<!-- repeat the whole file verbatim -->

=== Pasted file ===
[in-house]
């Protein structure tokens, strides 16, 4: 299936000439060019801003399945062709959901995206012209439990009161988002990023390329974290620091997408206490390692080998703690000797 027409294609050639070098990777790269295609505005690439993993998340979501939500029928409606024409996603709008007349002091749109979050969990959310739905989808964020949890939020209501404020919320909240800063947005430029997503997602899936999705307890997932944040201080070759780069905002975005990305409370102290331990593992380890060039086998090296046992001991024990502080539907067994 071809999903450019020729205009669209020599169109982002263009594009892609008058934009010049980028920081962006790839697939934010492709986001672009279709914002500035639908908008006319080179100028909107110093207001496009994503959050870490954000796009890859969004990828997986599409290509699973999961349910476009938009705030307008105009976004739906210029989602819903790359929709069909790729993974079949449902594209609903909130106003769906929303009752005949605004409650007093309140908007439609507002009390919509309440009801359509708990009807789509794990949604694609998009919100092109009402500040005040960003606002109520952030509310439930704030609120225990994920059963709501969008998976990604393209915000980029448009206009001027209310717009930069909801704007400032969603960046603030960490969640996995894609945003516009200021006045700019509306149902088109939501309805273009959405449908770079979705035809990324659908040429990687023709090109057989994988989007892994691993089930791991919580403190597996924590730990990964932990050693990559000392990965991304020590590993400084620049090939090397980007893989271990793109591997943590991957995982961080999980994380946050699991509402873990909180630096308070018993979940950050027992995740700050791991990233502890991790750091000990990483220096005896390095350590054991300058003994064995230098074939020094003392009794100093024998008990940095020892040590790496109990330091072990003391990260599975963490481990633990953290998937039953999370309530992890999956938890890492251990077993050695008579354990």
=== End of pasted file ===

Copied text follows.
[in-house]
């Protein structure tokens, strides 16, 4: 299936000439060019801003399945062709959901995206012209439990009161988002990023390329974290620091997408206490390692080998703690000797 027409294609050639070098990777790269295609505005690439993993998340979501939500029928409606024409996603709008007349002091749109979050969990959310739905989808964020949890939020209501404020919320909240800063947005430029997503997602899936999705307890997932944040201080070759780069905002975005990305409370102290331990593992380890060039086998090296046992001991024990502080539907067994 071809999903450019020729205009669209020599169109982002263009594009892609008058934009010049980028920081962006790839697939934010492709986001672009279709914002500035639908908008006319080179100028909107110093207001496009994503959050870490954000796009890859969004990828997986599409290509699973999961349910476009938009705030307008105009976004739906210029989602819903790359929709069909790729993974079949449902594209609903909130106003769906929303009752005949605004409650007093309140908007439609507002009390919509309440009801359509708990009807789509794990949604694609998009919100092109009402500040005040960003606002109520952030509310439930704030609120225990994920059963709501969008998976990604393209915000980029448009206009001027209310717009930069909801704007400032969603960046603030960490969640996995894609945003516009200021006045700019509306149902088109939501309805273009959405449908770079979705035809990324659908040429990687023709090109057989994988989007892994691993089930791991919580403190597996924590730990990964932990050693990559000392990965991304020590590993400084620049090939090397980007893989271990793109591997943590991957995982961080999980994380946050699991509402873990909180630096308070018993979940950050027992995740700050791991990233502890991790750091000990990483220096005896390095350590054991300058003994064995230098074939020094003392009794100093024998008990940095020892040590790496109990330091072990003391990260599975963490481990633990953290998937039953999370309530992890999956938890890492251990077993050695008579354990």